Fact No. 3: Americans have better access to treatment for chronic diseases than patients in other developed countries. Some 56 percent of Americans who could benefit are taking statins, which reduce cholesterol and protect against heart disease. By comparison, of those patients who could benefit from these drugs, only 36 percent of the Dutch, 29 percent of the Swiss, 26 percent of Germans, 23 percent of Britons and 17 percent of Italians receive them.
Fact No. 4: Americans have better access to preventive cancer screening than Canadians. Take the proportion of the appropriate-age population groups who have received recommended tests for breast, cervical, prostate and colon cancer:
• Nine of 10 middle-aged American women (89 percent) have had a mammogram, compared to less than three-fourths of Canadians (72 percent).
• Nearly all American women (96 percent) have had a pap smear, compared to less than 90 percent of Canadians.
• More than half of American men (54 percent) have had a PSA test, compared to less than 1 in 6 Canadians (16 percent).
• Nearly one-third of Americans (30 percent) have had a colonoscopy, compared with less than 1 in 20 Canadians (5 percent).
Fact No. 5: Lower income Americans are in better health than comparable Canadians. Twice as many American seniors with below-median incomes self-report "excellent" health compared to Canadian seniors (11.7 percent versus 5.8 percent). Conversely, white Canadian young adults with below-median incomes are 20 percent more likely than lower income Americans to describe their health as "fair or poor."
Fact No. 6: Americans spend less time waiting for care than patients in Canada and the U.K. Canadian and British patients wait about twice as long - sometimes more than a year - to see a specialist, to have elective surgery like hip replacements or to get radiation treatment for cancer. All told, 827,429 people are waiting for some type of procedure in Canada. In England, nearly 1.8 million people are waiting for a hospital admission or outpatient treatment.
Fact No. 7: People in countries with more government control of health care are highly dissatisfied and believe reform is needed. More than 70 percent of German, Canadian, Australian, New Zealand and British adults say their health system needs either "fundamental change" or "complete rebuilding."
Fact No. 8: Americans are more satisfied with the care they receive than Canadians. When asked about their own health care instead of the "health care system," more than half of Americans (51.3 percent) are very satisfied with their health care services, compared to only 41.5 percent of Canadians; a lower proportion of Americans are dissatisfied (6.8 percent) than Canadians (8.5 percent)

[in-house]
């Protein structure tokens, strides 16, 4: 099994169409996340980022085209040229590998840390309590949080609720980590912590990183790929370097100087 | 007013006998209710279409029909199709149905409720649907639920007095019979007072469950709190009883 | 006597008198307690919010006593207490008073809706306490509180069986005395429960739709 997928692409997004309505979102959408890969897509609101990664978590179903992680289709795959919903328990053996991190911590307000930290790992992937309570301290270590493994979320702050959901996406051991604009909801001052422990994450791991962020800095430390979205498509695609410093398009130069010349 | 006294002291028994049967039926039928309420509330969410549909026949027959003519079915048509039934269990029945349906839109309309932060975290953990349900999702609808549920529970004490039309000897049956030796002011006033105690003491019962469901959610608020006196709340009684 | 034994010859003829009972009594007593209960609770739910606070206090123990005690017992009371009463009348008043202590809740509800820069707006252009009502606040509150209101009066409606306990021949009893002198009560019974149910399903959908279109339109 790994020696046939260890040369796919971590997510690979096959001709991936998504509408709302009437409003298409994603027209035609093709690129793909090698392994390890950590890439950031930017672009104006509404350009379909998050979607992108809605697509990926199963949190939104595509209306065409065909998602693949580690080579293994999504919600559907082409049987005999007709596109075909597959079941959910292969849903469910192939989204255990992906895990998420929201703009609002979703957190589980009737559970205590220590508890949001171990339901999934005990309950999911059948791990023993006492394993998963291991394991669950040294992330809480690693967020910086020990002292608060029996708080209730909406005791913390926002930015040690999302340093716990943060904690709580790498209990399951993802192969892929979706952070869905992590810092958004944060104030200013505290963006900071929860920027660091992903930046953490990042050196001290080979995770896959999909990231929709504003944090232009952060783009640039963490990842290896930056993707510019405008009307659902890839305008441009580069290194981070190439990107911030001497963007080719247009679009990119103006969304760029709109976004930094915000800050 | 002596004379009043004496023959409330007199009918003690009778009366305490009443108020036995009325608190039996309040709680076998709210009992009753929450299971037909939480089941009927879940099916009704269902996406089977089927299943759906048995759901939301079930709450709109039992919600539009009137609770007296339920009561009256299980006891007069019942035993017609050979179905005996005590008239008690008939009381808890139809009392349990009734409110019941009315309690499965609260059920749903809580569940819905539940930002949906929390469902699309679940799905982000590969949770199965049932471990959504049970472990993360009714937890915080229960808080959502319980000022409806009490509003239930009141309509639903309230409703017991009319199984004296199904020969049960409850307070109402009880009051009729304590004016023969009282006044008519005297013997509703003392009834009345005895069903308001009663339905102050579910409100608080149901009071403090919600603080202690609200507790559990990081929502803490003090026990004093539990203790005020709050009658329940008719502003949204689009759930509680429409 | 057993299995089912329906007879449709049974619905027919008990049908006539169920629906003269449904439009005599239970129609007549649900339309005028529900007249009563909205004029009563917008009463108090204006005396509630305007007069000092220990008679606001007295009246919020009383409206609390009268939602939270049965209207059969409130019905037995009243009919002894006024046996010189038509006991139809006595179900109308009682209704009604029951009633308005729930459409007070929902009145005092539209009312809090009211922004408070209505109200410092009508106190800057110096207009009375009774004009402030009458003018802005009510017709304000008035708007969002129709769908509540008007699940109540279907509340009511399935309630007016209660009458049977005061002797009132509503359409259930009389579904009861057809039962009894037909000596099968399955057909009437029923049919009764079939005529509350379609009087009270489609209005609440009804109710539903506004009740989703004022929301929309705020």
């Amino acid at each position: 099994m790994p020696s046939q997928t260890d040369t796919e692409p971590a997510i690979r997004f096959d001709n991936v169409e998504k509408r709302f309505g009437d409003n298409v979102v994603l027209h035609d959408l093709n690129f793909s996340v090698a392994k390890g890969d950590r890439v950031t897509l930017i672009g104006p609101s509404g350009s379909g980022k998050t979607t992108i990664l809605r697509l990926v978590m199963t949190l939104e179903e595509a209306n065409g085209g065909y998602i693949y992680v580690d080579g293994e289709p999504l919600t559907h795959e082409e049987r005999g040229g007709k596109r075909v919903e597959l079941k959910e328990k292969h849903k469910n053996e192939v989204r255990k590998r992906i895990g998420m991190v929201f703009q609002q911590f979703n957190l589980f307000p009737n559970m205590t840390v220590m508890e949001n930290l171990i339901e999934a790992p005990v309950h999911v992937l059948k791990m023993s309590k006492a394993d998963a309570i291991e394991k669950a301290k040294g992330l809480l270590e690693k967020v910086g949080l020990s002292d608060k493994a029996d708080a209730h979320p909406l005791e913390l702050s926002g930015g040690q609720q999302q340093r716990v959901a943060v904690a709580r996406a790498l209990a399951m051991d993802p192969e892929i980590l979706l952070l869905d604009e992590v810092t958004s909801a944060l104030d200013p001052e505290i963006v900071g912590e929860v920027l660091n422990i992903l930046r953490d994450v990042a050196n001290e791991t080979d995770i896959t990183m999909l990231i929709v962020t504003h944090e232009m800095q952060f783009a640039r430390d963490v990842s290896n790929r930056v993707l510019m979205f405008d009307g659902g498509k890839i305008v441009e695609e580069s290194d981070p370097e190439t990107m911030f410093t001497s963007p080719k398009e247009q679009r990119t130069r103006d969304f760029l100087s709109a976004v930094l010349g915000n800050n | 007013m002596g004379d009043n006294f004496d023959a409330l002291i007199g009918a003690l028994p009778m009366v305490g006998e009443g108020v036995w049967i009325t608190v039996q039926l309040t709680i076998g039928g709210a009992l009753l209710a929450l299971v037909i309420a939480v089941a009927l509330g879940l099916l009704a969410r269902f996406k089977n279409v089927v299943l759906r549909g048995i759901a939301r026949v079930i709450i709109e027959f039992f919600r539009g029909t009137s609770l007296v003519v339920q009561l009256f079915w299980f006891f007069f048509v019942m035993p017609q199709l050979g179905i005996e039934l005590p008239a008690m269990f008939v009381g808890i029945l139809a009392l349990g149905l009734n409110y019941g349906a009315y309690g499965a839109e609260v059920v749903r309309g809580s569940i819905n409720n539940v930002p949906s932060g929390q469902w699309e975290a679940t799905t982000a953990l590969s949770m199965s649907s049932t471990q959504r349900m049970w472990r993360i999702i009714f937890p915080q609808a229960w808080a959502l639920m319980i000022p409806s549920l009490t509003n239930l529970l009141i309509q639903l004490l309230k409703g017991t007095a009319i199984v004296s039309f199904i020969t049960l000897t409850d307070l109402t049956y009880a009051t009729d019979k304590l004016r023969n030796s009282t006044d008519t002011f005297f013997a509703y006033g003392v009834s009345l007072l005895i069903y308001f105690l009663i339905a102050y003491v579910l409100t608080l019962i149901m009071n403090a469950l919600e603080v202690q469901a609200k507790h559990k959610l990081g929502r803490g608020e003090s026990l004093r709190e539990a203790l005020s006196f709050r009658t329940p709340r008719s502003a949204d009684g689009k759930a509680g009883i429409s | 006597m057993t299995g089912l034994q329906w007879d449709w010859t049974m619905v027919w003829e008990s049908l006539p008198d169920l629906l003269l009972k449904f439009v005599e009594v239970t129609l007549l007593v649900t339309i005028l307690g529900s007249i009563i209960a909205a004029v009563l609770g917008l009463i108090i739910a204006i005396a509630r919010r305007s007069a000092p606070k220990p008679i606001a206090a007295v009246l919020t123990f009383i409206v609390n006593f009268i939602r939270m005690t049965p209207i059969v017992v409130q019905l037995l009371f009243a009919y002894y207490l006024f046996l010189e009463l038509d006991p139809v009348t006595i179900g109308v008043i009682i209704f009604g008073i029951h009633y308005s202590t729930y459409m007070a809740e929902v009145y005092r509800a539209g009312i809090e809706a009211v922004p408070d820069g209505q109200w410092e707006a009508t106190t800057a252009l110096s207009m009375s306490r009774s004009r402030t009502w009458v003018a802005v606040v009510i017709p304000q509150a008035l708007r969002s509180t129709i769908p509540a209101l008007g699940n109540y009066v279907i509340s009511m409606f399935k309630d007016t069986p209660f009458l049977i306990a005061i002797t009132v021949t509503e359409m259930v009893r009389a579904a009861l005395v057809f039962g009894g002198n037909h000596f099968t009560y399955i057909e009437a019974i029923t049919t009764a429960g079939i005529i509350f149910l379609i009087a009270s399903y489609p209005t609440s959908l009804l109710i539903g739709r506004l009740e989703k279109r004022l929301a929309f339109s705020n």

Fact No. 9: Americans have much better access to important new technologies like medical imaging than patients in Canada or the U.K. Maligned as a waste by economists and policymakers naïve to actual medical practice, an overwhelming majority of leading American physicians identified computerized tomography (CT) and magnetic resonance imaging (MRI) as the most important medical innovations for improving patient care during the previous decade.
Fact No. 10: Americans are responsible for the vast majority of all health care innovations. The top five U.S. hospitals conduct more clinical trials than all the hospitals in any other single developed country. Since the mid-1970s, the Nobel Prize in medicine or physiology has gone to American residents more often than recipients from all other countries combined. In only five of the past 34 years did a scientist living in America not win or share in the prize. Most important recent medical innovations were developed in the United States.
In other words, despite serious challenges, such as escalating costs and rising numbers of the uninsured, the U.S. health care system compares favorably to those in other developed countries. In the United States, we are proud of our accomplishments. So are many of you – 400,000 of you come to this country for care you may have difficulty finding elsewhere, and your doctors flock here for advanced training in our leading medical centers. We welcome you. You have much to learn from us, and we from you.
Dr. Richard Reece’s latest book, Obama, Doctors, and Health Reform (IUniverse.com) is available at amazon.com, barnesandnoble.com, and booksamillion.com for $31.95 (hardcover), $21.95 (softcover), and $6.95 (electronic)